Hearing an excited sigh might be a surprising sensation at the department for severely ill at a children’s hospital. Although Toben, an 11-year-old suffering from Sickle Cell Disease (on the picture above), is just about to undergo a very painful everyday procedure, his charming smile indicates that the Virtual Reality (VR) headset he wears has already brought him to places far more pleasurable and captivating than his hospital bed. Helping patients to cope with excessive pain is just one of the many promising examples of the potential of Virtual and Augmented Reality (AR) in health care. This article will present you with three (plus one) key areas where AR/VR applications have already disrupted traditional approaches to education, treatment, and therapy.
If you consider AR/VR to be not much more than mere entertainment during coffee breaks at practically every marketing conference, that’s fine, this perception is quite common. Hopefully this article will change your mind. Let’s kick off with some numbers. The Augmented and Virtual reality market value is estimated to rise from $20 billion to $192 billion within the next three years. When looking at the statistics from previous years, such a rocket rise indicates that we really have some very exciting AR/VR times ahead!
One could think that the vast majority of this value can be attributed to entertainment. However, AR/VR app development has already established itself as an important innovation approach in many other areas. One of them is health care, in which VR is forecast to reach the value of $3.8 within the next twelve months. Where could all this money go? Let’s take a look at some practical AR/VR applications in medicine.
MedicalRealities is a prime example of the innovations in the training of future surgeons. The VR application combines 4K 360° footage from real surgeries with extremely detailed CGI models. Aspiring surgeons can use the app to learn every step of the necessary procedures in a perfectly safe yet still incredibly immersive environment.
Young eye surgeons may capitalize on the potential of Genetech, another VR-powered training tool which has already succeeded on the medical education market. From the common good perspective, investments into such tools are more than desirable – no other technology could provide future medical specialists with such an immersive hand-on learning experience without the involvement of real patients. Moreover, interactive medical education is being designed for the patients themselves too! To name one AR/VR application, EyeDecide is using a computerized virtual environment to teach the general public the anatomy of an eye, and to explain various diseases and procedures patients might have to undergo in the future.
With the world population on the rise, the lack of skilled doctors is becoming an increasingly alarming issue. This is especially the case with areas difficult to access, or with highly specialized procedures. Telemedicine offers a way to diminish distances and serve patients regardless of the doctor’s whereabouts. With AR, the potential of telemedicine increases tremendously. One of the promising solutions in this area is Proximie, an app which employs AR to enable complete surgical procedures being carried out over distance in cooperation with a colleague present with the patient.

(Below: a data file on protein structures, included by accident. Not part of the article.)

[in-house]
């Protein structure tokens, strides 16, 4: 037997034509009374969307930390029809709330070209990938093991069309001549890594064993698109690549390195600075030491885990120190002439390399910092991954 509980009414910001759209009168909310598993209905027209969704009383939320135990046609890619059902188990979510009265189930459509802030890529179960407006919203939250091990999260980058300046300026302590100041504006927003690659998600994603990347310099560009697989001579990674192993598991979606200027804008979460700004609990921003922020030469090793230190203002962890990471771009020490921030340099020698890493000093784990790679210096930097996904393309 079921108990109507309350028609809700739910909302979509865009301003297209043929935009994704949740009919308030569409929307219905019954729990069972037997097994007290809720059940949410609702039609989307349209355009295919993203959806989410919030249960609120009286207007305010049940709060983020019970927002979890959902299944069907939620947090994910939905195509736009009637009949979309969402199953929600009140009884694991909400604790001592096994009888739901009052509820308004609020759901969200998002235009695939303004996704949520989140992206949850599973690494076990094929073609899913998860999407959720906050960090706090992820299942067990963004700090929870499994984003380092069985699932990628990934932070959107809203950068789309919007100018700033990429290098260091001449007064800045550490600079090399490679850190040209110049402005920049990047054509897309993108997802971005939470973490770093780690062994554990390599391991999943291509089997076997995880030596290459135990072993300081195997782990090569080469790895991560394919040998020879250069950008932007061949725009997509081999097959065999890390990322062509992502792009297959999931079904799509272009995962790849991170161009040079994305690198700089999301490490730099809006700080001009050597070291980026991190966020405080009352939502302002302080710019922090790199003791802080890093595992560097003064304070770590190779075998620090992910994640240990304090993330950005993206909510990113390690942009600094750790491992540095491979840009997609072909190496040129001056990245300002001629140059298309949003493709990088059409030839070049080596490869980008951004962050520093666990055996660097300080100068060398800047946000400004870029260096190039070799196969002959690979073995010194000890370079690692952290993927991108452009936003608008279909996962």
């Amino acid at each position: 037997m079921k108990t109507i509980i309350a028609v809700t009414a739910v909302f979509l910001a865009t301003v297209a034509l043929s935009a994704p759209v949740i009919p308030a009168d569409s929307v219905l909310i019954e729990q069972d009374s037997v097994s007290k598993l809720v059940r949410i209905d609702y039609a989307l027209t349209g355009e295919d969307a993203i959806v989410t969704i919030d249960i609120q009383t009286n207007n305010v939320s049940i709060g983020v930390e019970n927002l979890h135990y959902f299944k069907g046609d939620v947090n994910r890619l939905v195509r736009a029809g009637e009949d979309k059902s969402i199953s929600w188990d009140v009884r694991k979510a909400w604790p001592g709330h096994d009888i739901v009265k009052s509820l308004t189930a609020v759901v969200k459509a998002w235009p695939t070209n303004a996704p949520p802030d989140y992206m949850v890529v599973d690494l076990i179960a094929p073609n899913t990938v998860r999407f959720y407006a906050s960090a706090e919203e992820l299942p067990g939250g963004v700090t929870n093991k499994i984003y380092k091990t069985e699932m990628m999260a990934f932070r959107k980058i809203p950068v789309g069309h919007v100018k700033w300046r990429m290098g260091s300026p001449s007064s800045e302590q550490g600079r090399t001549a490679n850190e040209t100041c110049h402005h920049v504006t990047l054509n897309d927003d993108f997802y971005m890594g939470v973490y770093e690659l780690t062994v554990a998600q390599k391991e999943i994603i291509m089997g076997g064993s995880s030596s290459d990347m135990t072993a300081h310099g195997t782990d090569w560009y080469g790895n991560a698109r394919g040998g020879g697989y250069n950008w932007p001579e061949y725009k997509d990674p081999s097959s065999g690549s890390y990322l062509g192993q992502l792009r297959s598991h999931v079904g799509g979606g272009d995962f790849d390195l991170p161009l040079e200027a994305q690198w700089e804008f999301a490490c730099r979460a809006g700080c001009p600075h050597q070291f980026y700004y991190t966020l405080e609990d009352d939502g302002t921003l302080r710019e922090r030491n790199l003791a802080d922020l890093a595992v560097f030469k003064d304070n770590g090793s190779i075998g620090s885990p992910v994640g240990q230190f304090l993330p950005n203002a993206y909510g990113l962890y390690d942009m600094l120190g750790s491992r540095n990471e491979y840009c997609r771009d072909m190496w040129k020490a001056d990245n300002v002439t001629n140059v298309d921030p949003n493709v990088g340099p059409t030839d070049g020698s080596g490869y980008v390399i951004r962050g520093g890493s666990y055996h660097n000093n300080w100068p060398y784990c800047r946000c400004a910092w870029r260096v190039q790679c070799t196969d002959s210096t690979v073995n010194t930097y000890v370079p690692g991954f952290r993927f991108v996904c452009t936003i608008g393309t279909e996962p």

Apart from improving the accessibility of health care, AR applications also open up new opportunities for physiotherapy and rehabilitation. Ghostman is an AR app which allows users to watch their own movements in tandem with the demonstration. This way, rehabilitating patients can adjust their movements in real time, effectively improve their motor skills, and dramatically speed up their treatment progress.
The final area I wish to cover involves the mind. Although AR/VR is all about how real body movements can be incorporated in artificial worlds, immersive experiences provided by these technologies can strongly impact our brain and mental wellbeing too. The article started with the story of Toben, a young patient which is being successfully distracted from a very painful procedure by KindVR, a VR application developed in cooperation with several US research hospitals to provide a deeply immersive and soothing experience when needed. The app was developed for five specific medical procedures, which ensures that the user experience perfectly matches the medical context and serves its purpose well.
Pain management solutions are not the only mind-related application of AR/VR. Research-driven AR/VR design and development has also proven to be useful for many psychological therapies, successfully treating depression or phobias.
The cases above are just a small snapshot of the current successes of AR/VR applications within the field of health care. However, the true impact of AR/VR on the future of medicine is yet to come. Just like any other emerging technology, AR/VR has the potential to disrupt traditional approaches to medical education, treatment, and therapy. However, AR/VR’s unique ability to provide truly immersive and interactive virtual experiences suggests that this technology could indeed turn the current health care paradigms upside down. And when that happens, we at Pixelfield would be proud to contribute with our own scalable AR/VR design and development.
Images retrieved from:
Physical therapy example: https://visualise.com/virtual-reality/virtual-reality-healthcare